It was about one and a half years ago that I finally I arrived where I had always wanted to be and do what I had always wanted-- teach students, support small language communities and conduct research on African languages on my doorstep. The University of Cape Town and my new colleagues welcomed my efforts to establish the Centre for African Language Diversity-- CALDi as well as The African Language Archive-- TALA and I was recently appointed the Mellon Research Chair: African Language Diversity this initiative. The main aim of CALDi is to train young African scholars in descriptive linguistics and open up space for research into African languages at UCT with the hopes of countering the dominance of African linguistics outside the continent. It has been a great challenge for which my whole career has been a form of preparation...Read more
The Cambridge Handbook of Communication Disorders examines the full range of developmental and acquired communication disorders and provides the most up-to-date and comprehensive guide to the epidemiology, aetiology and clinical features of these disorders.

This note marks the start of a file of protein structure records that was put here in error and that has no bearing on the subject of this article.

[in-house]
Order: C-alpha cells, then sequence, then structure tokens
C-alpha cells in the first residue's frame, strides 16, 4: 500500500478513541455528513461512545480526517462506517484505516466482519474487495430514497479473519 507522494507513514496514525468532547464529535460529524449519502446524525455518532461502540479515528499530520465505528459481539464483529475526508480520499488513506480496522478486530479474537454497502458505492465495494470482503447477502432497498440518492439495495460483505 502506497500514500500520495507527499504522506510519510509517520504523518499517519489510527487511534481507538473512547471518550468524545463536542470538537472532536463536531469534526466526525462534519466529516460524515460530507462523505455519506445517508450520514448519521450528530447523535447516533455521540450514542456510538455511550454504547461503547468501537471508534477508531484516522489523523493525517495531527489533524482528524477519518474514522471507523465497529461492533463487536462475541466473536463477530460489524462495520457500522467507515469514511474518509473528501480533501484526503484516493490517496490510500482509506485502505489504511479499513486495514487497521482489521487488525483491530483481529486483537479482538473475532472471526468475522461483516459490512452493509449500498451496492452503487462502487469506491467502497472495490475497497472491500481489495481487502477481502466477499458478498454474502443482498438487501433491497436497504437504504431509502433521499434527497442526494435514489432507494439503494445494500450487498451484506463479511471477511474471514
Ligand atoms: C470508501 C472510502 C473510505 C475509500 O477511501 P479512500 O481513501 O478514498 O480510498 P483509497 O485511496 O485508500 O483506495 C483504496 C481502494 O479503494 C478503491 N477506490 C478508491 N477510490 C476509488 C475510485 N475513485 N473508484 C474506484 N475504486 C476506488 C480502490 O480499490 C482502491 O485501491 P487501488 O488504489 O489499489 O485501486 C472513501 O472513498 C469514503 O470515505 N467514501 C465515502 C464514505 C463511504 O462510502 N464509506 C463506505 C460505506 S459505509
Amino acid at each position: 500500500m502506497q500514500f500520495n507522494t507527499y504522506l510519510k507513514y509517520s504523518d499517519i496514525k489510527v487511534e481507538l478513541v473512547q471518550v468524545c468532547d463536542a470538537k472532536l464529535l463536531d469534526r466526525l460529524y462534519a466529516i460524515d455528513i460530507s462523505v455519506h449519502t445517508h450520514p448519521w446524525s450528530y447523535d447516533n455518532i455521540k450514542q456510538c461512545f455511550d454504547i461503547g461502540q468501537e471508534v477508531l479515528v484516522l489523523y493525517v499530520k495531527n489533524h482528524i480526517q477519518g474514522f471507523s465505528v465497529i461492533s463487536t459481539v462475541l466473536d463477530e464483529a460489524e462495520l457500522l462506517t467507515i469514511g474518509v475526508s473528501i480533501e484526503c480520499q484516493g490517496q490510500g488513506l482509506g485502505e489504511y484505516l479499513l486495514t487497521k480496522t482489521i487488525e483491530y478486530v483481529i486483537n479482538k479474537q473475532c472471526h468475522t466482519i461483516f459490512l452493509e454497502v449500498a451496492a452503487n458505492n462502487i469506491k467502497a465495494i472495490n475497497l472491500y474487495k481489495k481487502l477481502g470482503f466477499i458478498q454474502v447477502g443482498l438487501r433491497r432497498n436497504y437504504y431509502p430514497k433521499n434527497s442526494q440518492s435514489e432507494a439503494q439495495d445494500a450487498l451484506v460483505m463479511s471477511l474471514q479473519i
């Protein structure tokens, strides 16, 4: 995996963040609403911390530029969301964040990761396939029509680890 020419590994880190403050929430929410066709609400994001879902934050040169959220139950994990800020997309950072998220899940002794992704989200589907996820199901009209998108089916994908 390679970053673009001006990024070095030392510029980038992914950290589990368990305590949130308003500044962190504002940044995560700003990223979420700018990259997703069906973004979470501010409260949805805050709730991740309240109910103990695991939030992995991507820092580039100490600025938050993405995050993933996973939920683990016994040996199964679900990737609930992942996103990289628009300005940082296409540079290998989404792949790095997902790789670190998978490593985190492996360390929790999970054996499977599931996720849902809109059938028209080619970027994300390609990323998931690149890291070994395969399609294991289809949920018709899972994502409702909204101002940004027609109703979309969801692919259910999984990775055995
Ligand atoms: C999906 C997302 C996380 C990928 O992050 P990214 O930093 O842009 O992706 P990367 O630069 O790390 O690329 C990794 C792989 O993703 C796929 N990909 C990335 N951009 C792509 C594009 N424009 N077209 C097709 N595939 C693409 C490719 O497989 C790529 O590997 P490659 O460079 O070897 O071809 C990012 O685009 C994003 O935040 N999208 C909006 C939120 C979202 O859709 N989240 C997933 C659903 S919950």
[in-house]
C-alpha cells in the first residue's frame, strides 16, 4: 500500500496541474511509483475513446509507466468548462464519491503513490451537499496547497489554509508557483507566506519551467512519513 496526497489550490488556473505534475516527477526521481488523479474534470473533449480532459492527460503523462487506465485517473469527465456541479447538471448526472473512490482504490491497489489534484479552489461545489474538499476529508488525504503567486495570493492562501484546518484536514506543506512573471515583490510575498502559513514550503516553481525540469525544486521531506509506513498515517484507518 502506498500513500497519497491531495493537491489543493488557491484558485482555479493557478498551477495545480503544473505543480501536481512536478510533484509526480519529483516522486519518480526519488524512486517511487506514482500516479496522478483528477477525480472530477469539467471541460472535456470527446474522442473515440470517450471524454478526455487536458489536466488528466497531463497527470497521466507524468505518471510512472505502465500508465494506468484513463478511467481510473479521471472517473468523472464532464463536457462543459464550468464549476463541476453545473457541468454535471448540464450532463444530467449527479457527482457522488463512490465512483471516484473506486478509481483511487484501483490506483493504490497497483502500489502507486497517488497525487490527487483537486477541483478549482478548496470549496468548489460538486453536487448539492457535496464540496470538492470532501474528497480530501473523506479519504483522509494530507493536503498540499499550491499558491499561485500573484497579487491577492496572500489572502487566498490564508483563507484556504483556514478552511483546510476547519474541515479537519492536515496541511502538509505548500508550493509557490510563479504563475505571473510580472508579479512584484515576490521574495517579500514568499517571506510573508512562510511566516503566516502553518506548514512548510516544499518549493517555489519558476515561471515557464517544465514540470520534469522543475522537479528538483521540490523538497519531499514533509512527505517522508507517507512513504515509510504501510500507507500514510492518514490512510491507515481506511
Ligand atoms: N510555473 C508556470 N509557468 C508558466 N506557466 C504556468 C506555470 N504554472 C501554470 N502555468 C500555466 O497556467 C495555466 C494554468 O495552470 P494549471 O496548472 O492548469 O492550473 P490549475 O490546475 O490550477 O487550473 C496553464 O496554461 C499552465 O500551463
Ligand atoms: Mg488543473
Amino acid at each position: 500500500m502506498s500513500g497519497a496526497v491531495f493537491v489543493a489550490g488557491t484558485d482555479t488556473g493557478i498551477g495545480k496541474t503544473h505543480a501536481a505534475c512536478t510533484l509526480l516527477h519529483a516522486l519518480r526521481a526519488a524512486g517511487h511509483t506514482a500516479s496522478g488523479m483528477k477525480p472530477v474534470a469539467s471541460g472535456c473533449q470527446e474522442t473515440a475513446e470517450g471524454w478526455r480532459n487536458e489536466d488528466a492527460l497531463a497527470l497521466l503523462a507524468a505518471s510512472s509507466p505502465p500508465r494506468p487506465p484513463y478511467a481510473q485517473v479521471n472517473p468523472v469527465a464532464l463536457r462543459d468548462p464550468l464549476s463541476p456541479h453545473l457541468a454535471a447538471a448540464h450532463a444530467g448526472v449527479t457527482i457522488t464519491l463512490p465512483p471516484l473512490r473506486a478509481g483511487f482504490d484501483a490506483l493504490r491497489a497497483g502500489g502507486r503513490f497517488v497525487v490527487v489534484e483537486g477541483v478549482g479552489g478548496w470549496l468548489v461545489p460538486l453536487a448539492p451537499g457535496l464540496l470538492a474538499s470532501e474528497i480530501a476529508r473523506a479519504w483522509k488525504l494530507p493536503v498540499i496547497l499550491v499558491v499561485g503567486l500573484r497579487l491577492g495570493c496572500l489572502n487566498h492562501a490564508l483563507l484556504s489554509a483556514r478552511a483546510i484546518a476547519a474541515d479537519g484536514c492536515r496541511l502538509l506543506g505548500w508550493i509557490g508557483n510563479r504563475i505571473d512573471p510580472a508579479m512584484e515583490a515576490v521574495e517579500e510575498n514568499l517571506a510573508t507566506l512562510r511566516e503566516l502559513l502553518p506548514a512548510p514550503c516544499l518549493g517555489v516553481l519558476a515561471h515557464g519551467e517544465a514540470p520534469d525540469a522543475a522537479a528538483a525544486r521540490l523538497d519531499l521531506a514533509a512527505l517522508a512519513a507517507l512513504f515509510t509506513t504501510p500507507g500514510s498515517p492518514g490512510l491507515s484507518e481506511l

There have been numerous studies on the effect that consonant types have on
the pitch of a preceding/following vowel in English. For instance, Hombert
(& others) have shown that voiceless stops raise the F0 of a following
vowel, while voiced stops lower it.
Does anyone have any references for these types of effects in other
languages? Or other consonant types?
Full references would be appreciated; actual papers or links to papers
would be greatly appreciated, too.